January 4, 2021 |
Artist Brendan Murphy explores the great unknown in the most dazzling of ways.
Brendan Murphy, “Just in Case,” 72 inches by 96 inches
“The piece is more of a progression of my work. The image of a spaceman taking a step forward really captures someone embracing the unknown on the highest level,” explains artist Brendan Murphy of his latest work, “Frozen With Desire.” An extension of the artist’s Spaceman series, the work features 5,300 top-quality diamonds set in over 100 ounces of platinum metal. “There is absolutely no good reason to make something so spectacular, other than the fact that there is no good reason not to do it. There is never a good time to make a 1,000-carat-diamond anything. Except probably right about now,” he explains of the piece crafted in collaboration with precious metals and diamond expert Johnathan Schultz. Murphy’s work is collected by the likes of Jorge Paulo Lemann, Larry Page, Warren Buffett, Steve Lefkowitz, Scott Prince, Ron Marks, Serena Williams, Novak Djokovic, Grigor Dimitrov, Dan Och, Bracken Darrell and Steph Curry. We checked in with the athlete-turned-artist about his Miami studio—and his dazzling new work.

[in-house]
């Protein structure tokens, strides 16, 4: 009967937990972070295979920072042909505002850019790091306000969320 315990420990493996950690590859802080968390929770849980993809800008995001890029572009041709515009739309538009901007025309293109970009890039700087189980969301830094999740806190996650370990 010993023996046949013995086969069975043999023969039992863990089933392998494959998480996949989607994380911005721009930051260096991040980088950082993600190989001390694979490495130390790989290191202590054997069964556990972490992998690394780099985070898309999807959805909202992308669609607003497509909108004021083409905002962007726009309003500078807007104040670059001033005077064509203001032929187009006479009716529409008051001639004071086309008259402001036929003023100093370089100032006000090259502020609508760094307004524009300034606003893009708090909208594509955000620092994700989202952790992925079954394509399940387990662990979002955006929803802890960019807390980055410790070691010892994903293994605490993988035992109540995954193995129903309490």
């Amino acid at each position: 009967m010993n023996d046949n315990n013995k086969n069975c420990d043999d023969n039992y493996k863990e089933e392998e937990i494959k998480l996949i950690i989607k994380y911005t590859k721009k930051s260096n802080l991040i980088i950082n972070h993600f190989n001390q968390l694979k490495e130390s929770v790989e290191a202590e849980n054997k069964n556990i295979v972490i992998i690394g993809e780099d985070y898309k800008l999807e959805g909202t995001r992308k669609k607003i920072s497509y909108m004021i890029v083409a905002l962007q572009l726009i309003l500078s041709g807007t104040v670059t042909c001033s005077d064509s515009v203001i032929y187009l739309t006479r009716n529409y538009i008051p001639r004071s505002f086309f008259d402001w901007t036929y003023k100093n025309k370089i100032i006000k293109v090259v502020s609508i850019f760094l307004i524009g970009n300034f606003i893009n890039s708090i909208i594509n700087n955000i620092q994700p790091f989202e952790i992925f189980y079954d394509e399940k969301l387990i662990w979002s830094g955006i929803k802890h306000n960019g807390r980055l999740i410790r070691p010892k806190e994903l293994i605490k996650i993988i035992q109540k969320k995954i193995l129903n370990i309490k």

Brendan Murphy, “Candy Heart,” 24 inches
“Release Yoga Girl,” 74 inches by 30 inches
What made you decide to locate a studio in Miami, and what do you love about Miami most? I’ve always had a studio in Miami. There is a strong current of energy, inspiration and ideas there. Ironically, it is also a very quiet place for me. I like both elements. Miami is vibrant, and while most people are out partying, I find it a good place to work and execute my ideas. The contrasting combination of electric energy and quietness is what I like most. Best of both worlds, I think this is what makes Miami a very productive place to be as an artist.